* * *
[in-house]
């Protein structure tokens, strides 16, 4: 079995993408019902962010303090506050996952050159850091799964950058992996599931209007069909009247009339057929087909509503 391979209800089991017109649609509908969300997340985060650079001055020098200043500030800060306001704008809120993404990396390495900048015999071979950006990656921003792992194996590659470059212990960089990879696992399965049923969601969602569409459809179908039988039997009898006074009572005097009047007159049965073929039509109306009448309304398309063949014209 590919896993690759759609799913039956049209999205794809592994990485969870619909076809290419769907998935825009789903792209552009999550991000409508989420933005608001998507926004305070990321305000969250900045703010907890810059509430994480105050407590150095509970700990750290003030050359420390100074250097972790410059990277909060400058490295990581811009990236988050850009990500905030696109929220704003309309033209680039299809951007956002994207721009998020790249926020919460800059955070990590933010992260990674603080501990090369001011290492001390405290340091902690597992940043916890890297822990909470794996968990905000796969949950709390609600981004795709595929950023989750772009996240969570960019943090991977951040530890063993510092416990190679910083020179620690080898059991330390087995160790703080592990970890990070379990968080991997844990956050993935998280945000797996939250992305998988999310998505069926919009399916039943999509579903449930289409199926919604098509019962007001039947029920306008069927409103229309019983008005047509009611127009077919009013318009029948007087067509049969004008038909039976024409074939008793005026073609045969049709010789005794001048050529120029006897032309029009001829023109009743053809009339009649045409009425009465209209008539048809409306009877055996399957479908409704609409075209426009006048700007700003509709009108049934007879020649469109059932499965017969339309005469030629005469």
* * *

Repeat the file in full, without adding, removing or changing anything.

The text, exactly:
[in-house]
């Protein structure tokens, strides 16, 4: 079995993408019902962010303090506050996952050159850091799964950058992996599931209007069909009247009339057929087909509503 391979209800089991017109649609509908969300997340985060650079001055020098200043500030800060306001704008809120993404990396390495900048015999071979950006990656921003792992194996590659470059212990960089990879696992399965049923969601969602569409459809179908039988039997009898006074009572005097009047007159049965073929039509109306009448309304398309063949014209 590919896993690759759609799913039956049209999205794809592994990485969870619909076809290419769907998935825009789903792209552009999550991000409508989420933005608001998507926004305070990321305000969250900045703010907890810059509430994480105050407590150095509970700990750290003030050359420390100074250097972790410059990277909060400058490295990581811009990236988050850009990500905030696109929220704003309309033209680039299809951007956002994207721009998020790249926020919460800059955070990590933010992260990674603080501990090369001011290492001390405290340091902690597992940043916890890297822990909470794996968990905000796969949950709390609600981004795709595929950023989750772009996240969570960019943090991977951040530890063993510092416990190679910083020179620690080898059991330390087995160790703080592990970890990070379990968080991997844990956050993935998280945000797996939250992305998988999310998505069926919009399916039943999509579903449930289409199926919604098509019962007001039947029920306008069927409103229309019983008005047509009611127009077919009013318009029948007087067509049969004008038909039976024409074939008793005026073609045969049709010789005794001048050529120029006897032309029009001829023109009743053809009339009649045409009425009465209209008539048809409306009877055996399957479908409704609409075209426009006048700007700003509709009108049934007879020649469109059932499965017969339309005469030629005469």